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Wall Street CEOs Worry that Cyberattacks Could Take Down the Financial System

There are a lot of different things that might keep a bank CEO awake at night. An economic contraction, inflation, climate change, competitive threats from new fintech companies, increasing government regulation, to name just a few.

Yet it should come as no surprise that despite all those concerns, many financial industry CEOs identify cybersecurity as their biggest worry.

JP Morgan CEO Jamie Dimon told his shareholders that cybersecurity “may very well be the biggest threat to the US financial system.” In the wake of a 2014 cyberattack that impacted 83 million of the bank’s customers, the firm upped its spending on cybersecurity from $250 million to $600 million per year.

In May, CEOs of the six largest banks in America were called to testify before Congress about the state of the US financial system. When Representative Bill Huizenga of Michigan asked them to share the biggest risk facing the financial sector, four out of six named cybersecurity. James Gorman, CEO of Morgan Stanley, said, “Cyber, and specifically the potential impact on consumer data and data privacy.”

David Hunt, CEO of Prudential Global Investment Management went further:

“The next crisis is going to come from a different place. I think it’s going to come from technology and cyber. If I were looking for the thing that worries me the most, it would be an actual attack on the infrastructure of the financial markets that really bursts into it and creates a shutdown of the major pipes we use to do business.”

Joining the chorus, Federal Reserve Chairman Jerome Powell recently told “60 Minutes” that “the risk that we keep our eyes on the most now is cyber risk.”

The financial system is, of course, vulnerable to threats to entities other than banks and brokerage firms as well. An attack that shuts down a clearinghouse such as ACH or a major credit card payment processor could create havoc.

Is the financial industry prepared to deal with cyber threats?

A survey of financial institutions conducted by Deloitte identified “rapid IT changes and rising complexities” as the top cybersecurity challenge. 87% said that improving their ability to manage cybersecurity risk will be an extremely or very high priority over the coming two years. The survey showed that spending on cyber security has been growing, although the respondents report finding qualified staff is a big problem. The general sense is that the industry is working hard on cybersecurity, but a lot more needs to be done before banks can feel that cybersecurity concerns have been reduced to the same level as physical security concerns.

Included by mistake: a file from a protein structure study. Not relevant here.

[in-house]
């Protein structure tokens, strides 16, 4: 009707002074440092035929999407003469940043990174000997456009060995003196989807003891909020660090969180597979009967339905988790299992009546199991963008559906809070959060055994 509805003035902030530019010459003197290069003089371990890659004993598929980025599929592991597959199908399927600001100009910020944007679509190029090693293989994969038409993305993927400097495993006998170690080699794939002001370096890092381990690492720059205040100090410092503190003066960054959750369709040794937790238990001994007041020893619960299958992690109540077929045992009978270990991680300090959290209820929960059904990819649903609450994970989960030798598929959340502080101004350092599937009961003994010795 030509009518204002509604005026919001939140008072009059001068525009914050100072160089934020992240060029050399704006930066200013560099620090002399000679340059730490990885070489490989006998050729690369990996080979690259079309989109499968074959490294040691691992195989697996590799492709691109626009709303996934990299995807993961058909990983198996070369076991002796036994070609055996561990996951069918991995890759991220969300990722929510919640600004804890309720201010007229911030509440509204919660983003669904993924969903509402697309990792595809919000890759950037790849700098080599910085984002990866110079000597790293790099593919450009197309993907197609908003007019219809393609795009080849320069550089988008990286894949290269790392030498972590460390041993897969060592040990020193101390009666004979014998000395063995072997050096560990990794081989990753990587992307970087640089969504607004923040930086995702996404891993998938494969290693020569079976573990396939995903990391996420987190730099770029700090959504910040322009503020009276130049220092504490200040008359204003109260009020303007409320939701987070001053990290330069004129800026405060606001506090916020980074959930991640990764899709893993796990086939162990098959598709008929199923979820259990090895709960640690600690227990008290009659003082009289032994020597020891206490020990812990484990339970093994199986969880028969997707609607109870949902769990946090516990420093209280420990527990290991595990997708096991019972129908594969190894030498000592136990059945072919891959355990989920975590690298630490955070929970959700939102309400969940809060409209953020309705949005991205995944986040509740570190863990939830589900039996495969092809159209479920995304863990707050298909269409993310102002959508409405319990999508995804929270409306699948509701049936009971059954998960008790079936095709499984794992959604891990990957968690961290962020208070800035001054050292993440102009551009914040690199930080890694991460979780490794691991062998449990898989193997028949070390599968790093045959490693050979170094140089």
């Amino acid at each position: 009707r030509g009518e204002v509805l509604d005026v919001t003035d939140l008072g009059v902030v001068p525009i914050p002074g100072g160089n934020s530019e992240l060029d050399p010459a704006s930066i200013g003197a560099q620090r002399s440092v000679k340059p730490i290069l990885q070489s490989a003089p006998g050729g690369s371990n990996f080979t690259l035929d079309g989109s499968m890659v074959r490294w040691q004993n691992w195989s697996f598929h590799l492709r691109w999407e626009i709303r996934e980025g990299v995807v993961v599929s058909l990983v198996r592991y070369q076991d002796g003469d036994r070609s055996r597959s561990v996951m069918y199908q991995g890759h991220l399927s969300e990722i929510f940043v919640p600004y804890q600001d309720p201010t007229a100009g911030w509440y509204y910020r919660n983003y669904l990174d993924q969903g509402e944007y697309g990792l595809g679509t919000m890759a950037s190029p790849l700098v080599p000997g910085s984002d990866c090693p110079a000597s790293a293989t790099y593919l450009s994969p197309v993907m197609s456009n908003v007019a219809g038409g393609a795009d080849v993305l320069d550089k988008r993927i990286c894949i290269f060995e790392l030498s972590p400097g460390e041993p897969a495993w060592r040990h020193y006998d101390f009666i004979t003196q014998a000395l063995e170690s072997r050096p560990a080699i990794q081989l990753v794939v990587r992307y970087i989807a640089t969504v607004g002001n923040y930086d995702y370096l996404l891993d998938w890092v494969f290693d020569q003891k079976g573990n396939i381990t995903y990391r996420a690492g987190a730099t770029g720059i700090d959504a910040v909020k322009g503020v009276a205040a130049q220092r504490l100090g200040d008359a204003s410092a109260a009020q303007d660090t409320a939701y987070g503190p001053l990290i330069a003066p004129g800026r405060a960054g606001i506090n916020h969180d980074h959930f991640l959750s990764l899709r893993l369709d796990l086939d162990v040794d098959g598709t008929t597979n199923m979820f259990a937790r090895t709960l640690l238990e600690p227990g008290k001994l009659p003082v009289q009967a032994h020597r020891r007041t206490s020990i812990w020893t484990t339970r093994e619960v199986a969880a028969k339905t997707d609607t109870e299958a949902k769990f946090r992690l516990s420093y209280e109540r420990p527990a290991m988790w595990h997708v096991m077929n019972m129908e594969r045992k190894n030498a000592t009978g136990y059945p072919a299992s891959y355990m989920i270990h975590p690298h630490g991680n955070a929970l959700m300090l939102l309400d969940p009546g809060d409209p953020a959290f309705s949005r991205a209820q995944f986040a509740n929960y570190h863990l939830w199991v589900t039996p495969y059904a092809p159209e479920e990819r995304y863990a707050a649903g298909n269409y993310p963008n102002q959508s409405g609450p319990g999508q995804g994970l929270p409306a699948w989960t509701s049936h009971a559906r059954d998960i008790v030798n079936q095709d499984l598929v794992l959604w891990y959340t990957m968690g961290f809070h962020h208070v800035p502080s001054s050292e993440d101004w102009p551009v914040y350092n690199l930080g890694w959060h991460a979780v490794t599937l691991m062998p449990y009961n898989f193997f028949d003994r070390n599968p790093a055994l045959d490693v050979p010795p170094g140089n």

The need for a new cybersecurity paradigm

While theft of customer data was cited by the Morgan Stanley CEO as a big fear, in many ways an equal or greater threat is from ransomware capable of shutting down the financial system or causing widespread financial havoc. Newer types of ransomware are especially dangerous because they combine theft of customer data – and extortion – with locking up the victim’s networks, forcing operations to shut down.

Since many ransomware attacks start with a phishing email containing a link to a malicious or fraudulent site, or a weaponized attachment, one of the best forms of protection is an innovative technology called Remote Browser Isolation (RBI). RBI is based on the Zero Trust principal that all websites or email attachments must be considered by an organization to be malicious since they cannot be 100% verified as safe.

With RBI all web content is run in a virtual browser located in an isolated cloud-based container. Only safe rendering data reaches the standard browser on the user device. If a user clicks on a link to an infected site, the ransomware or other malware remains in the isolated container along with all executable code: It cannot infect endpoints or network servers. That means that RBI also stops zero-day threats that evade conventional signature-based anti-malware solutions.

Ericom RBI, which is integrated in ZTEdge Web Isolation Gateway (WIG) as well, provides additional protection by opening suspected fraudulent sites in read-only mode, so users cannot mistakenly enter credentials. Email attachments and downloadable files on websites, which are frequently weaponized, are sanitized in the cloud before being downloaded to endpoints.

For financial institutions, a “Zero Trust” approach to web browsing is the best way to prevent most ransomware attacks—in fact, today, the only reliable way. Whether as a standalone solution that can be integrated with existing security stacks, or as a key element of the ZTEdge Secure Access Service Edge (SASE) architecture, RBI is an essential protection for financial institutions, and one that is affordable and easy-to-manage, even for midsize and regional banks and S&Ls.

Mendy Newman

Mendy Newman

Group CTO, International | Ericom Software